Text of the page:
The cutting-edge brain imaging research carried out by the Centre for Computational Brain Research (CCBR) of the Indian Institute of Technology, Madras (IIT-M) has found a mention at the annual Graphic Processing Units Technology Conference (GTC) of tech giant NVIDIA that was held in the US during March 18-21.

Kimberly Powell, vice president of healthcare at NVIDIA, in her keynote address at GTC, talks about CCBR’s brain research platform called Neuro Voyager. “We have a collaboration with the IIT Madras and their computational brain research. They are announcing this week their brain research platform called Neuro Voyager,” she says, adding, “This team at IIT Madras is imaging the brain at the cellular level. About 100 brains, with each brain image containing between 2-3 petabytes of data. We worked with them to digitise the brain data and visualise it at complete volume, at any kind of slice you wish, any kind of resolution down to half a micron. This is a never before done kind of dataset, this data is so complex, that we can discover new things about the brain that we never had before”.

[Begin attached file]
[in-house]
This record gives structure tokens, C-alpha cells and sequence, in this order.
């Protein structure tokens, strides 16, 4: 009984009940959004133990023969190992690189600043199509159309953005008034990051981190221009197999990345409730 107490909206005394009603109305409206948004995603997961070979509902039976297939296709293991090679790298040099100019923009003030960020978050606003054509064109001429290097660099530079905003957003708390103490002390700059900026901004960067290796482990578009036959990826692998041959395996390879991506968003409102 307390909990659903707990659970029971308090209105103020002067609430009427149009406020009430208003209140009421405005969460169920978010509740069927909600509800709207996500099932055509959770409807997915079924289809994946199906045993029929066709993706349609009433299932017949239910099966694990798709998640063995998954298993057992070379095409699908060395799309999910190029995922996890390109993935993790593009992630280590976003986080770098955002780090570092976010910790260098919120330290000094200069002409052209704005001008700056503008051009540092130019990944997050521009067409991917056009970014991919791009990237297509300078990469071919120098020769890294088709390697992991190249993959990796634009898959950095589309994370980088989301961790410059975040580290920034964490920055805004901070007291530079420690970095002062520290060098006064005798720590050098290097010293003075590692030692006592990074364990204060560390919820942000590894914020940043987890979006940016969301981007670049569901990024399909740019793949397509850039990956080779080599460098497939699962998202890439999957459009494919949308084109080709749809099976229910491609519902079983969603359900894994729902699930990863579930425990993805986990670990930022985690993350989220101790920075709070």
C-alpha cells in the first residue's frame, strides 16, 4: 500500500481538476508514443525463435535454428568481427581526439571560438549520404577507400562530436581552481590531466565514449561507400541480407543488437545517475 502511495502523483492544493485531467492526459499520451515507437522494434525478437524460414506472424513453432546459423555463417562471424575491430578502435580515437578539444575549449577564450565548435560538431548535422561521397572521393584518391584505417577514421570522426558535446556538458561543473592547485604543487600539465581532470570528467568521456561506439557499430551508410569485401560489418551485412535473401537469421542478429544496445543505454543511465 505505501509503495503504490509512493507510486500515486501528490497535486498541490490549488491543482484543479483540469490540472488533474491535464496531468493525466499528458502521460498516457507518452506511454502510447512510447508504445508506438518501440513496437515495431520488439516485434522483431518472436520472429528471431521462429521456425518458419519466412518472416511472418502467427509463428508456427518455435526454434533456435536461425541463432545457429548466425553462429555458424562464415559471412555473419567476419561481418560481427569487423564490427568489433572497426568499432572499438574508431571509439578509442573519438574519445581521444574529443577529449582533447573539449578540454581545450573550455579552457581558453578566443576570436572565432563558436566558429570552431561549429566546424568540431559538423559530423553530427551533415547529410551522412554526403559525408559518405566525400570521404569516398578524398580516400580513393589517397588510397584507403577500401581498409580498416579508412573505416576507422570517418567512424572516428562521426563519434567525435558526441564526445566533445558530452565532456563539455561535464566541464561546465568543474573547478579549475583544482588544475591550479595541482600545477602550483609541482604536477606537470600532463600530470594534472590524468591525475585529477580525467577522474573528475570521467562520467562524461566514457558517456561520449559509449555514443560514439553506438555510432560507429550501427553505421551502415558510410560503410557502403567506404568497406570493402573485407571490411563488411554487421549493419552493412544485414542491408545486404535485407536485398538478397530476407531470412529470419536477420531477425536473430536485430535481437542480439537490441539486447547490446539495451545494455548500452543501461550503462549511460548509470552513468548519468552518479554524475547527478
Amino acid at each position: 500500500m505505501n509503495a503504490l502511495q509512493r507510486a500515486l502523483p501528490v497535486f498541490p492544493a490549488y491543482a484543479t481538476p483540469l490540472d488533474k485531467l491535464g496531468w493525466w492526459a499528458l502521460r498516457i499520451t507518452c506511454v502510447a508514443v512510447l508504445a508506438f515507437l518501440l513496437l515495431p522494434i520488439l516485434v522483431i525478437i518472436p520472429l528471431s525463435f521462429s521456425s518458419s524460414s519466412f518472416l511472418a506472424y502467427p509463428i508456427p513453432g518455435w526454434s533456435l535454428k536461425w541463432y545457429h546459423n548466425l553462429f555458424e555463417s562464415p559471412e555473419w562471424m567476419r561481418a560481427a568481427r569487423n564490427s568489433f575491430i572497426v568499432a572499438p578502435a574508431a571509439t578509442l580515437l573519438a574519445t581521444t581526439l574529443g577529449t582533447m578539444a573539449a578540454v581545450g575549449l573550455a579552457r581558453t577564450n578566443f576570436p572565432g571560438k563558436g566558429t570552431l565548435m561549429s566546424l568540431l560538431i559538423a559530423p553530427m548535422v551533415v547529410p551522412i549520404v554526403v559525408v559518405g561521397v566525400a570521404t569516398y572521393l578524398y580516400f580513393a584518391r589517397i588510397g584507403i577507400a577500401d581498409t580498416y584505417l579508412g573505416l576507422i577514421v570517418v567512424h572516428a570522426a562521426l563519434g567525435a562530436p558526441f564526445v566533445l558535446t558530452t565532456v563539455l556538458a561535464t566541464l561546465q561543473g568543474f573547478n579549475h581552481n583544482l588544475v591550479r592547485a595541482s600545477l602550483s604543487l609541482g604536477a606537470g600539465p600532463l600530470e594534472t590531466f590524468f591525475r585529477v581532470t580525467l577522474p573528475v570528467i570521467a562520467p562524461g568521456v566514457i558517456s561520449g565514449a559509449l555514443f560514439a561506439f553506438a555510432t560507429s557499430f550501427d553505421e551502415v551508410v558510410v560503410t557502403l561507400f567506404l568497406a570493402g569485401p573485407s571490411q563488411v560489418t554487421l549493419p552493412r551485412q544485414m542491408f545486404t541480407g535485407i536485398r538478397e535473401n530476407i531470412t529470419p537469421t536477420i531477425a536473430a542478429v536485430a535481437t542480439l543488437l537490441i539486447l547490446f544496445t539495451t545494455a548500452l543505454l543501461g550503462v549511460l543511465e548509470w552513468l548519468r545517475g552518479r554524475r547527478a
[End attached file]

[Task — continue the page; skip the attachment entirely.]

According to Powell, CCBR is making this available globally to expedite research in the exploration and understanding of the brain.

The computing platform developed by CCBR will store, address, access, process, and visualise such high-resolution digital human brain data at the scale of 100+ petabytes, through nothing more than a web browser interface, a tech blog written by a team of IIT-M and NVIDIA researchers point out.

As part of the collaboration with NVIDIA, CCBR has operationalised a cluster of NVIDIA’s DGX A100 systems to do the complete processing of 10 to 20 brains. As the centre scales to 100 brains and more, the centre looks to a DGX SuperPOD to provide scalable performance, with industry-leading computing, storage, networking, and infrastructure management. With eight NVIDIA A100 Tensor Core GPUs per DGX node, the same data that requires a minimum of 1 hour to detect cells has been reduced to less than 10 minutes on an NVIDIA DGX. This enables whole-brain analysis in a month’s time frame, and scaling to 100 brains becomes practical, the bloggers say.

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